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Engineering students get creative

The sky's the limit for Ravi Panchal, a 22-year-old Coquitlam student whose recent engineering project has helped land him a summer job building F-35 fighter jets.

The sky's the limit for Ravi Panchal, a 22-year-old Coquitlam student whose recent engineering project has helped land him a summer job building F-35 fighter jets.

Panchal was part of a team of six students in a senior Simon Fraser University engineering program who, over four months, designed and built "CHAD," the Controllable Home Assistance Device.

Simply put, the machine melds a motorized wheelchair with an iPhone app, making a robot that can walk, talk, see and hear, not all on its own, but through a two-way video-conferencing app similar to Skype and other web-cam chat programs.

"It's to aid maybe elderly people and people who need to be taken care of in-home but don't necessarily need a nurse or someone to visit them every single day," Panchal, a Riverside secondary grad, said. "This robot is basically a third eye for doctors, nurses, family or anyone with an internet connection."

To make CHAD a reality, half of Panchal's group set to work mounting a circuitry cabinet to the motorized wheelchair, while the other half rigged up the electrical hardware, web camera, speaker and receiver to interface with their custom-built iPhone app.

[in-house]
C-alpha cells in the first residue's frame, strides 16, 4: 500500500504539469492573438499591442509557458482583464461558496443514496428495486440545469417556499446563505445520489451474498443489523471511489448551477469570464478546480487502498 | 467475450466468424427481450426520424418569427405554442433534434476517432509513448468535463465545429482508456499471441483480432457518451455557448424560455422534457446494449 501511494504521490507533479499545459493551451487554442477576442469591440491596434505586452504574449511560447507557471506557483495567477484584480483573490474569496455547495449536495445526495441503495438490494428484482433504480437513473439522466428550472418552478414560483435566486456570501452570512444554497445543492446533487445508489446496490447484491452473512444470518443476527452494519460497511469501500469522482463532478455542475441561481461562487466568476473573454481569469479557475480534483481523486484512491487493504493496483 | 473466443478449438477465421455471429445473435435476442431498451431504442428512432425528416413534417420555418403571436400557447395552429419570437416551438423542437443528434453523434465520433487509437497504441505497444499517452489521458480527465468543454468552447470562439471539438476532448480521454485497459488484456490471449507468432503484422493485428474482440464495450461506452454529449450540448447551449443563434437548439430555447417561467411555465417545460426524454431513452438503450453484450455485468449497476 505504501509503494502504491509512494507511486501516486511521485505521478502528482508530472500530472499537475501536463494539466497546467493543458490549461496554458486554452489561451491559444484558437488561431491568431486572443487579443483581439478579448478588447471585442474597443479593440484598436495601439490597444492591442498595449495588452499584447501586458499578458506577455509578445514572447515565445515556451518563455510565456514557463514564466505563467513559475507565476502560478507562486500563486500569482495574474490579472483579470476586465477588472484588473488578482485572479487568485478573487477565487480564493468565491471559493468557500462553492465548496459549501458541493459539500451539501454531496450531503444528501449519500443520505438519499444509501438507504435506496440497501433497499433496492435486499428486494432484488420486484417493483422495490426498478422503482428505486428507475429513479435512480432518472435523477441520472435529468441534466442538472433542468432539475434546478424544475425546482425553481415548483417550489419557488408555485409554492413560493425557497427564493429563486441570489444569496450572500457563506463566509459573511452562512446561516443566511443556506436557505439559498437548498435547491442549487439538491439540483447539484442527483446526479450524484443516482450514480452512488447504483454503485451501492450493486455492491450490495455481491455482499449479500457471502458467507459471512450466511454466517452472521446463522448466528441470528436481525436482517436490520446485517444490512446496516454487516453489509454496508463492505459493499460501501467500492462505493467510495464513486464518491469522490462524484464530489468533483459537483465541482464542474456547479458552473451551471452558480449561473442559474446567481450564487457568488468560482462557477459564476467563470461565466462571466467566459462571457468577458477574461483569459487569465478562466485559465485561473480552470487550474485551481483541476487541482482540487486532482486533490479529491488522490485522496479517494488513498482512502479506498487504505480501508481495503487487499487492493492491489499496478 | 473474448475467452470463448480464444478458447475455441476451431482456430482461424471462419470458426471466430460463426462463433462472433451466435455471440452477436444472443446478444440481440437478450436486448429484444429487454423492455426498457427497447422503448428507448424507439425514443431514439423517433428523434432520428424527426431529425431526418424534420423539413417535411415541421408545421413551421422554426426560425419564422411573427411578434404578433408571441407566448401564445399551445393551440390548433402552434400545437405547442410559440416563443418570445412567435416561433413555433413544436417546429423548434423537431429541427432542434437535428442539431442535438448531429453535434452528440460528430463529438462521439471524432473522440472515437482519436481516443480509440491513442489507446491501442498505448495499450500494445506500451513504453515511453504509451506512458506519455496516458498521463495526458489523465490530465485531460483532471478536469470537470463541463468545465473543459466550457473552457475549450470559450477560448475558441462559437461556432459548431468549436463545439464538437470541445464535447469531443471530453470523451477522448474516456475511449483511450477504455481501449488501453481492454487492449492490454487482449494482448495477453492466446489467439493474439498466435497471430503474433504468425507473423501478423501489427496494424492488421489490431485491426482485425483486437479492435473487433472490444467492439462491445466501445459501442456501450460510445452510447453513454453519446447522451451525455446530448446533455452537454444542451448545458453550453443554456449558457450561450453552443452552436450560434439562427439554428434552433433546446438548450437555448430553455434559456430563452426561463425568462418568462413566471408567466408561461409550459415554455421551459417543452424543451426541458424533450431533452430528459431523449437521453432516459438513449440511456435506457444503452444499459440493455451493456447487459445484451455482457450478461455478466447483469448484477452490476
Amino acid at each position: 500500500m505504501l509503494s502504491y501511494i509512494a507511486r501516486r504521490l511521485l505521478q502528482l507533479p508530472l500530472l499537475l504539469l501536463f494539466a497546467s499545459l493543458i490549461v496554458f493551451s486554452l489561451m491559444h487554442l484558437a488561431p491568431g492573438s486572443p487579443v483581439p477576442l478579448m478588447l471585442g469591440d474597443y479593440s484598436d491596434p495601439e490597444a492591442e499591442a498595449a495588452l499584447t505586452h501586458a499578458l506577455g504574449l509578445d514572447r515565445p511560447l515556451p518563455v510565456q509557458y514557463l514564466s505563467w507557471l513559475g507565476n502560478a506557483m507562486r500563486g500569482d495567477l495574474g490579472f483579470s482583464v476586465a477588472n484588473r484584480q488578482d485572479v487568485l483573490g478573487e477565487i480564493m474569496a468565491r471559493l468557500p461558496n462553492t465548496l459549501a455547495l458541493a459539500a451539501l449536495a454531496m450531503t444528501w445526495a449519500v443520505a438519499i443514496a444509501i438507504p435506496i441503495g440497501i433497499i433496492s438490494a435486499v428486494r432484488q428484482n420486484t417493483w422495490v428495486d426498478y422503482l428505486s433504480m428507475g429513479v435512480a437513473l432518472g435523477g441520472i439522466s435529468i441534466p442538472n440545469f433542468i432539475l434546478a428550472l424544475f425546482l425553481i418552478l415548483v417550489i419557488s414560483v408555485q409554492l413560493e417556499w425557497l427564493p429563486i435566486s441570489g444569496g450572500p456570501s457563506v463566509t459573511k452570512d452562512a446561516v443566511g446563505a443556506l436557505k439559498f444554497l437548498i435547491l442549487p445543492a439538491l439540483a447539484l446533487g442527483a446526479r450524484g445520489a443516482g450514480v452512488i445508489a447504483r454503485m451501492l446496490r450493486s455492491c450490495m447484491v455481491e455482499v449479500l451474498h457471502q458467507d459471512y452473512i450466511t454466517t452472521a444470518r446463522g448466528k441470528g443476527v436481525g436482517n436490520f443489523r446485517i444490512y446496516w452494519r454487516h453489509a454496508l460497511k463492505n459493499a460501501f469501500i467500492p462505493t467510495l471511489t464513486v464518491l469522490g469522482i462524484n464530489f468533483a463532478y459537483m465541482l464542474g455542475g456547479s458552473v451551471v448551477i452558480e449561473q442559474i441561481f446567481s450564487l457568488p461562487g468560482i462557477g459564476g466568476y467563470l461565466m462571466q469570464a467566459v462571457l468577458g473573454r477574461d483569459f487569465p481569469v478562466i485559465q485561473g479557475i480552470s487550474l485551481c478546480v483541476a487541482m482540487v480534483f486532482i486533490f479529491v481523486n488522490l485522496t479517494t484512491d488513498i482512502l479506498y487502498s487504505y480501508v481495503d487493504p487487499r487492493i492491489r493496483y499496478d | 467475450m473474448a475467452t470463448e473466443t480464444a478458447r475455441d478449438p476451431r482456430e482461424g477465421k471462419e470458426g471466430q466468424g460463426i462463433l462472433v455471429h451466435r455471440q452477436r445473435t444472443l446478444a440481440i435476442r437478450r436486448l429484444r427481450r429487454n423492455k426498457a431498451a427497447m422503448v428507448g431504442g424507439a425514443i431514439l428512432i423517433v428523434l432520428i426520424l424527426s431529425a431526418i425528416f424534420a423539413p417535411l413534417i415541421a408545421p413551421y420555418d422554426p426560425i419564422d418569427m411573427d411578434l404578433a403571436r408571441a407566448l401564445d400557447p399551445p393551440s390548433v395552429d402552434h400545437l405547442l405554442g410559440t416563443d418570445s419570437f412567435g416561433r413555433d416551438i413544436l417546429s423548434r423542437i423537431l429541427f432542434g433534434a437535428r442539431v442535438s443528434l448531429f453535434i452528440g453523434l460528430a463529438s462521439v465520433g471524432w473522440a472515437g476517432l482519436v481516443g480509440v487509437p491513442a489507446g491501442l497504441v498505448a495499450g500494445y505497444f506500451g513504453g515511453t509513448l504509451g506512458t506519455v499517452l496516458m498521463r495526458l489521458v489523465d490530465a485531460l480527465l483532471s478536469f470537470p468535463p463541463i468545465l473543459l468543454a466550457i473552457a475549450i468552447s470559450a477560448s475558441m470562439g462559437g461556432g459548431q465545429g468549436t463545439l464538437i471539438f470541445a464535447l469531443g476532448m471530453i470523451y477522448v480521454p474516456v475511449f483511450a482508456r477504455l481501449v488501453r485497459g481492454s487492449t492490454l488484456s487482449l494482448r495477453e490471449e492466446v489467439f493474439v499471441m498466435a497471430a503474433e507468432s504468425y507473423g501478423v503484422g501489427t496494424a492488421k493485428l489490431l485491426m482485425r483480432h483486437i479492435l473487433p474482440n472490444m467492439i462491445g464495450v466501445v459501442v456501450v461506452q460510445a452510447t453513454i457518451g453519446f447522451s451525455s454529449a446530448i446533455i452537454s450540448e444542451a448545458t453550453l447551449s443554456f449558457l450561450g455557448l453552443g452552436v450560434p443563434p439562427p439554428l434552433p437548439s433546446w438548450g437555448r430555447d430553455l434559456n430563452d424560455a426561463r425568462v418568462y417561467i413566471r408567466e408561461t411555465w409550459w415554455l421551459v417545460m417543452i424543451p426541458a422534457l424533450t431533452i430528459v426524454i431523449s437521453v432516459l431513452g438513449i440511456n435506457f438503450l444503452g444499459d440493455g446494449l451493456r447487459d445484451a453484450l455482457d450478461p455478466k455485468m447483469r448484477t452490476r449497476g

"It's mostly a tool for someone to be able to check in on someone," Panchal said, noting that the robot doesn't have arms to perform tasks, but does have a compartment to store items like medications which the robot could bring to its user and remind them to take.

"It's just another example of the creativity of our students when challenged," said SFU engineering professor Andrew Rawicz in a press release from the school. He noted that several of his students' projects this year, like Panchal's, targeted the biomedical industry. "Each time the course is offered I am nicely surprised by the amount of social sensitivity the students exhibit choosing their projects. They simply want to make products which can make life easier for less fortunate members of the population."

Panchal said he aspires to be a systems engineer and keep working in robotics - the "heaven of electronics and mechanics" he called it, because of what he deemed its perfect balance between mechanical and electronic engineering.

But for now, he's found summer work this side of heaven at Avcorp Industries in Delta, where he's helping to build one of three wing variants for Lockheed Martin's F-35 Lightning fighter jet. It's a line of work that Panchal said is a bit far out on the edge of what his education has prepared him for, but at least it's on the cutting edge of modern engineering.

tcoyne@tricitynews.com